My historical novel Son of Spain is a fictional work, based on the adult life of Diego Velázquez, published in two volumes in 2012-13, has now been published in one Fabulous volume and can be purchased on Amazon as hard-copy or kindle.
The most exciting part for me is that the 41 pencil sketches of parts of Diego’s most famous paintings, head each chapter.
Son of Spain is set against a backdrop of rich European history, artists and nobles who come alive once again to tell their story of intrigue, slander, manipulation and betrayal where the righteous find liberation on the world’s most famous canvases.
His Majesty King Phelipe IV of Spain and his First Minister The Count-Duke of Olivares
Diego Velázquez, Baroque court painter and his slave Juan Pareja, also a painter
Son of Spain synopsis:
Diego Velázquez, a brilliant young artist from Seville, living in Seventeenth Century Spain realizes his dream when called to be court painter to the Habsburg King, Phelipe IV.
Once at the palace, older Renaissance artists, led by a court artist Vicente Carducho, show determined opposition to him and his coarse Baroque art.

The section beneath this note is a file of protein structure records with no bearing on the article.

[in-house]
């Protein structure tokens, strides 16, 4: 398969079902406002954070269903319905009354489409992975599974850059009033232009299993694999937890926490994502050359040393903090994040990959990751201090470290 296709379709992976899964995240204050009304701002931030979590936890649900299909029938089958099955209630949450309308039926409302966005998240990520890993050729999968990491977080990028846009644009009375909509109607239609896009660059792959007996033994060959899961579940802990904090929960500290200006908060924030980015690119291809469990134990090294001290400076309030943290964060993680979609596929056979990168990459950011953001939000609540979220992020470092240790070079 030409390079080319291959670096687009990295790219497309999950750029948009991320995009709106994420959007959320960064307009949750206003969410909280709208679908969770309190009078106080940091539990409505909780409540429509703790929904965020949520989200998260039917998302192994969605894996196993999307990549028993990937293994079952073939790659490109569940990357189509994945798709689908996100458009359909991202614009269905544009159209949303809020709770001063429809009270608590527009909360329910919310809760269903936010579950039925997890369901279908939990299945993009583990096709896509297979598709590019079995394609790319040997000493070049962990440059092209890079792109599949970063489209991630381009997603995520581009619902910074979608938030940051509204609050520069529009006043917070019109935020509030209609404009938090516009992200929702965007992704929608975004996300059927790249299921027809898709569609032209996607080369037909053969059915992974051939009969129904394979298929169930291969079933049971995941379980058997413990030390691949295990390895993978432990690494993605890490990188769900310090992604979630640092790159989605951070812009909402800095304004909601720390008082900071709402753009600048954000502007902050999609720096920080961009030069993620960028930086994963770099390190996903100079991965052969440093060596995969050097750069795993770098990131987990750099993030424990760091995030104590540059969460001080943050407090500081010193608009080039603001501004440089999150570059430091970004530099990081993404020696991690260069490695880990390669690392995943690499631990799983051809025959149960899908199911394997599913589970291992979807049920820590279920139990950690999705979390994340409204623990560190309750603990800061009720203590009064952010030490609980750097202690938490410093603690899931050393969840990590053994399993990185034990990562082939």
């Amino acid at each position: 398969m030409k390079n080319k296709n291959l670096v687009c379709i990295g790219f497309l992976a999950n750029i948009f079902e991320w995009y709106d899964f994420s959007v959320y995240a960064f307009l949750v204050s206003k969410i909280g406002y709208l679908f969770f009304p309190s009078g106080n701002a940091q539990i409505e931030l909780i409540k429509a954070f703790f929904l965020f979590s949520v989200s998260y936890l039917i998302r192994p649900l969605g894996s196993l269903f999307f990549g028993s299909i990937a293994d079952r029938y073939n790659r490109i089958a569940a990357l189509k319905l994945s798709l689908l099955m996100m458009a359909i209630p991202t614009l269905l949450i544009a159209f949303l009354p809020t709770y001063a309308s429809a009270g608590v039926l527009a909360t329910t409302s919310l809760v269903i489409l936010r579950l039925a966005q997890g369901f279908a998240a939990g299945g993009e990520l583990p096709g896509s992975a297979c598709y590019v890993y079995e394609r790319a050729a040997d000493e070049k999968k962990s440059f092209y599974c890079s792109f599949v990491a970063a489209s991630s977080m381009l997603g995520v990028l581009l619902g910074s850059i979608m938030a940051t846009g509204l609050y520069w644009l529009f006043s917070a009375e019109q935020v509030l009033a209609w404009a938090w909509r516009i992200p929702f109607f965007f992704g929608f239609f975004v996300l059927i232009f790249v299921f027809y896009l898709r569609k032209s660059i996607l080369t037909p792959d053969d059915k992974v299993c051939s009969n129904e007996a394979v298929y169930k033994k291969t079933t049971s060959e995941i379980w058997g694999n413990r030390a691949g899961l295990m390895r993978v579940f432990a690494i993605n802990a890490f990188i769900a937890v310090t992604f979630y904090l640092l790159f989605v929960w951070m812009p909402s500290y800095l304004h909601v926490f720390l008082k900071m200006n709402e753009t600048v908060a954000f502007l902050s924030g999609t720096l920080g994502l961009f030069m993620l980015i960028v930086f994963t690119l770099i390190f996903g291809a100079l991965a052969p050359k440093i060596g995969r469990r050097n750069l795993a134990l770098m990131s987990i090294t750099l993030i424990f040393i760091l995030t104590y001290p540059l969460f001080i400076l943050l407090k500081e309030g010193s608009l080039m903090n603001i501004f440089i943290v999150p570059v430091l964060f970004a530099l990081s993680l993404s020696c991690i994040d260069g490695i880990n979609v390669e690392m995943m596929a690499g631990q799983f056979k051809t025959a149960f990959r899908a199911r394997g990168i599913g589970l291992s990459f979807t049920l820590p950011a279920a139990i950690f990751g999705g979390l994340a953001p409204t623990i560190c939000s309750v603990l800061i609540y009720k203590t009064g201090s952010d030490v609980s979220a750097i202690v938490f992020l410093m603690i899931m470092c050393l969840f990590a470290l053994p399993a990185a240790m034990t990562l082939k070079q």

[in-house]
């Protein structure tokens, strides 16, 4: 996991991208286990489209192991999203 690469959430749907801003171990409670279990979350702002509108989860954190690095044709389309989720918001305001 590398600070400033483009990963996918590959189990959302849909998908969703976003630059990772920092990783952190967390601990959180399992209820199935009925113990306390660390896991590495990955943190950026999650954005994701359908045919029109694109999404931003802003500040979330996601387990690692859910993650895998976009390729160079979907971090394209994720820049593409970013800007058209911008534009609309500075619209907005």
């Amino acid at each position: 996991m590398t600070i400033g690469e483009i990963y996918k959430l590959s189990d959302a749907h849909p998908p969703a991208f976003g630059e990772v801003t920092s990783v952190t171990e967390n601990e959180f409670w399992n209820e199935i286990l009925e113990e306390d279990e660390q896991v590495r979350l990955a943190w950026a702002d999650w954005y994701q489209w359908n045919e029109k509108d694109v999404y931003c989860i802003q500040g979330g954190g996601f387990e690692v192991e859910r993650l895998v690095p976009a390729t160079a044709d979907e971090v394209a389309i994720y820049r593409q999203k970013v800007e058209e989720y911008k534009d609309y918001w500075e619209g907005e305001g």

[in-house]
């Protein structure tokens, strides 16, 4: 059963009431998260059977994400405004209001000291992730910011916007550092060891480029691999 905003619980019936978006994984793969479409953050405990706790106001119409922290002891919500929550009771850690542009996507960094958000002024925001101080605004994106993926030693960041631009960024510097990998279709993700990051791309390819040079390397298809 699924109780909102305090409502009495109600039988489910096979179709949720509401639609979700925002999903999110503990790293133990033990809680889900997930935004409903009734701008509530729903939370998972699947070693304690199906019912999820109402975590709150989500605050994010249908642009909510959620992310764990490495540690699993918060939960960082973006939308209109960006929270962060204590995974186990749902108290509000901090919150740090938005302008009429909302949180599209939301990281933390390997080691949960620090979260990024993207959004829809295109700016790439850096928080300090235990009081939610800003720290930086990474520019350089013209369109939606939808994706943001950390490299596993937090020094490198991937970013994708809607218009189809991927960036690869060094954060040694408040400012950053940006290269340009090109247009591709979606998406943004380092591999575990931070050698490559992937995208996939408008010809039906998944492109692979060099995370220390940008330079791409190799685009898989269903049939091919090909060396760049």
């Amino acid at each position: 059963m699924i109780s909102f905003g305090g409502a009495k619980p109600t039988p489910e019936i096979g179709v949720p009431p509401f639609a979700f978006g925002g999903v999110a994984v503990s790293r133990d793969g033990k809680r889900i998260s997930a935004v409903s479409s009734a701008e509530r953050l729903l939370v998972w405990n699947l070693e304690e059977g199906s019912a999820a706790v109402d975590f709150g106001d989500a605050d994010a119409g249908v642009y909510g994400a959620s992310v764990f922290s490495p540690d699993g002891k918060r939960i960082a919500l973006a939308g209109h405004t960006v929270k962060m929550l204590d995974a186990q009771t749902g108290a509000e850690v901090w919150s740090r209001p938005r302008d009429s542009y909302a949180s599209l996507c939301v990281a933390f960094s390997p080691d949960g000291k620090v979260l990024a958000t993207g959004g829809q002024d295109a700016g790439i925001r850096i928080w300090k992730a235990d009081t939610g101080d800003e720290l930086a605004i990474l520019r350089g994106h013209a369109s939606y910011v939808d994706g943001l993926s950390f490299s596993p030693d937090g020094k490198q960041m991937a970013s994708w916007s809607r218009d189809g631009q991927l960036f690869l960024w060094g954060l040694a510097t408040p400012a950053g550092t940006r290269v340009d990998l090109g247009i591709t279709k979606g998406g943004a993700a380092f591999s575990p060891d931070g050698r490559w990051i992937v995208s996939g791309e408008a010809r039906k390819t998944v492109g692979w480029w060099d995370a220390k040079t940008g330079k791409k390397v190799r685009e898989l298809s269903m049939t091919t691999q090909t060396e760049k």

Diego is warned of enemies by an old acquaintance, Don Luis Góngora, (left) and told of unknown minders who will keep watch over him. These minders belong to a Secret Society that sees a way to bring Spain back to her place of European dominance – through the arts.
Not being a man of the sword, and gaining inner strength from his new friend and fellow artist Rubens, he takes to the canvas employing his brush to intimidate and ward off his assailants.
With much at stake, a tangle of espionage and counter-espionage engulfs not only Spain, but also Italy when the king gifts Diego a sabbatical there.
Revenge rises as an ugly monster when a painting of Diego’s offends. Accusations of Diego’s heretical ways come before the Inquisition. Allegations centre on a commission done in Diego’s youth. Who is the woman in the painting and why could this canvas seal Diego’s doom? Answers are urgently sought before the Inquisition Tribunal pronounces its verdict.
The stakes are further raised, as a painting, a nude, comes to an avaricious Cardinal’s attention. This canvas cannot so easily be explained away and must be brought as evidence against Diego. What now for him?
Las Meninas St John on the Island of Patmos
Grab a large cup of tea, a quiet place and have a good reading!
Pope Innocent X Queen Isabel de Bourbon